Evaluators can generate semisynthetic data by injecting geometrically shaped spikes into real surveillance data collected during non-outbreak periods (Goldenberg et al., 2002,
Zhang et al., 2003, Reis et al., 2003, Reis and Mandl, 2003). This technique was used for illustration in Chapter 14. The advantage of the semisynthetic approach is that it allows the evaluator to manipulate the spike size to find the smallest spike that the algorithm can detect above the background noise in real surveillance data. The evaluator can manipulate the shape of the spike and its time course. He can inject the spike repeatedly on every single day of the year to explore the effect on detectability of seasonal and day-of-week variations in the surveillance data.
The key problem with using semisynthetic data is that the resulting measures of sensitivity, false alarm rate, and timeliness of detection are for spike detection, not outbreak detection. For example, a semi-synthetic analysis may determine that an algorithm can detect an outbreak that causes a 10-unit increase in sales of cough products. However, unless the eval-uator already knows how often sick individuals purchase cough products, the conclusions an evaluator can draw about the detectability properties of an algorithm (defined above as the relationship between outbreak size and sensitivity, specificity, and timeliness) are limited and rest on assumptions about the purchasing behaviors of sick individuals. The technique is, nevertheless, useful for early studies of algorithms and has greater validity than fully synthetic data because it employs real baseline data.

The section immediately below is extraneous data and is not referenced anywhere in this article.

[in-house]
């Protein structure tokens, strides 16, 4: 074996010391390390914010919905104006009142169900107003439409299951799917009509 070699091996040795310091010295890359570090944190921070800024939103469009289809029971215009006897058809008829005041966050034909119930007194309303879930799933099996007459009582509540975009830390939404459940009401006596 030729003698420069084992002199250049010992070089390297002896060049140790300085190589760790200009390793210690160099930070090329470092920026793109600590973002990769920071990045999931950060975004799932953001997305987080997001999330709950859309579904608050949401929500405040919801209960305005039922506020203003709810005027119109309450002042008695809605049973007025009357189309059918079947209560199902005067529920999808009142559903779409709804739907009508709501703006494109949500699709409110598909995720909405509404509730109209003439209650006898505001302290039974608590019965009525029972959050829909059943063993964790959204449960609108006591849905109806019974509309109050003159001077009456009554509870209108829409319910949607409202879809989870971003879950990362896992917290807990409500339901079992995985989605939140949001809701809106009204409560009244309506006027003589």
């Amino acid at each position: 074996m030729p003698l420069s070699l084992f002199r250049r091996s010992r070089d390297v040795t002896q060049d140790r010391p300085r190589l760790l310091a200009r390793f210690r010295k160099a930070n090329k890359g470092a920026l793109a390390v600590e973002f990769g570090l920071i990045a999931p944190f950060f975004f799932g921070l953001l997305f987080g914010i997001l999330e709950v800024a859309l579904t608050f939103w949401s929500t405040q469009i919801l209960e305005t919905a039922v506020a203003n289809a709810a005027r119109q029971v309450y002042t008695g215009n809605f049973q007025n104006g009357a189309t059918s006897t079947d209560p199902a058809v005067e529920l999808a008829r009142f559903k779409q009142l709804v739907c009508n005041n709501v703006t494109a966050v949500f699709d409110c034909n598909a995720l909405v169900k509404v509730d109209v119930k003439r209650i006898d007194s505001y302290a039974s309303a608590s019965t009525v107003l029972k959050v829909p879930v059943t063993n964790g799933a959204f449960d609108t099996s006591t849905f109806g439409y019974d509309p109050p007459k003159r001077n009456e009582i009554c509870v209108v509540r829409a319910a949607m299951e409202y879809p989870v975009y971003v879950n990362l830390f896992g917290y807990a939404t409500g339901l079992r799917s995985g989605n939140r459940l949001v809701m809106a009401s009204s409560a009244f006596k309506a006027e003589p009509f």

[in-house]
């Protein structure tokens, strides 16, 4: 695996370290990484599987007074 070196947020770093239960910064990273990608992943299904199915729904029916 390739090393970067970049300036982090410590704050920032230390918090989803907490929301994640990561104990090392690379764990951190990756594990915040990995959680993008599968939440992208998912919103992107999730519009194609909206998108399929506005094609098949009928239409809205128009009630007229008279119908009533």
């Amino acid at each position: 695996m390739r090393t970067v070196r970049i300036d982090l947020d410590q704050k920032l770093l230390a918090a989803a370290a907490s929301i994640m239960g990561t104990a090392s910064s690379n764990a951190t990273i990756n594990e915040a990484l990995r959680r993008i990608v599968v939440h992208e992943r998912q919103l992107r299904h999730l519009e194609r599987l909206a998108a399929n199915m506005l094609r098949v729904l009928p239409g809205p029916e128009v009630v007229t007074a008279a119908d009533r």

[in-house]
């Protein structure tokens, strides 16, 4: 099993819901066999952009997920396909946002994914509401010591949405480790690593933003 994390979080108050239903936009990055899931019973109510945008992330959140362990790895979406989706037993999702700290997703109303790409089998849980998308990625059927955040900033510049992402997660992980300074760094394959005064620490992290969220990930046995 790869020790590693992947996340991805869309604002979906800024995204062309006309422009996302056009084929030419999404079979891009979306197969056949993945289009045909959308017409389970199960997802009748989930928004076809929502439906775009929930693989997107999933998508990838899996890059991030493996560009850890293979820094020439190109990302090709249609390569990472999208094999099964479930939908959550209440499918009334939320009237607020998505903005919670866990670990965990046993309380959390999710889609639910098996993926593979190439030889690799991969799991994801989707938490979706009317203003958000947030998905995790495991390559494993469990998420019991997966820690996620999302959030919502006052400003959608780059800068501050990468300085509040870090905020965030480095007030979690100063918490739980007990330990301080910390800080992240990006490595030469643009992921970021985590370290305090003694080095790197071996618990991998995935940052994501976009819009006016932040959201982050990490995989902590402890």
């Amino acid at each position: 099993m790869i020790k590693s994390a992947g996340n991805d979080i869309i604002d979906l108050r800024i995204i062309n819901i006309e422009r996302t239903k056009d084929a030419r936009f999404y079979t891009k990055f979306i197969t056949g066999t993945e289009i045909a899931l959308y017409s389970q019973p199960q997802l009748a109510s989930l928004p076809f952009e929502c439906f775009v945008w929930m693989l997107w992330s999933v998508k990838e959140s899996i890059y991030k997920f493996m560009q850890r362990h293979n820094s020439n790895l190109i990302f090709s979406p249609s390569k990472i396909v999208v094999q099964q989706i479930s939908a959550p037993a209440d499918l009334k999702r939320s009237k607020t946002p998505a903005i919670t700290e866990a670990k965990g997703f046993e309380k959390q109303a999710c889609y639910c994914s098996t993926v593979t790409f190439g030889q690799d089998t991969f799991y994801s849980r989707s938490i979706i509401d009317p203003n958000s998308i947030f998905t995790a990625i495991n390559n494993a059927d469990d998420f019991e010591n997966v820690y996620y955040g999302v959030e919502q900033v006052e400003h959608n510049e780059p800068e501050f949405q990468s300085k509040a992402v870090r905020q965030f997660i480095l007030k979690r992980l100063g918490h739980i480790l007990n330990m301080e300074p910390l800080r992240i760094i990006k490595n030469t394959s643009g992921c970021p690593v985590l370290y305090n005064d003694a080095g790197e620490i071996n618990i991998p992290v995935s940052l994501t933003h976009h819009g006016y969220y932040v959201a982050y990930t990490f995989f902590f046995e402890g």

There is one other aspect of the semisynthetic approach that affects its validity. Geometric shapes are noise-free and, thus, underestimate the noise one expects to find in real surveillance data, a bias that may result in the overestimation of an algorithm's sensitivity and timeliness.
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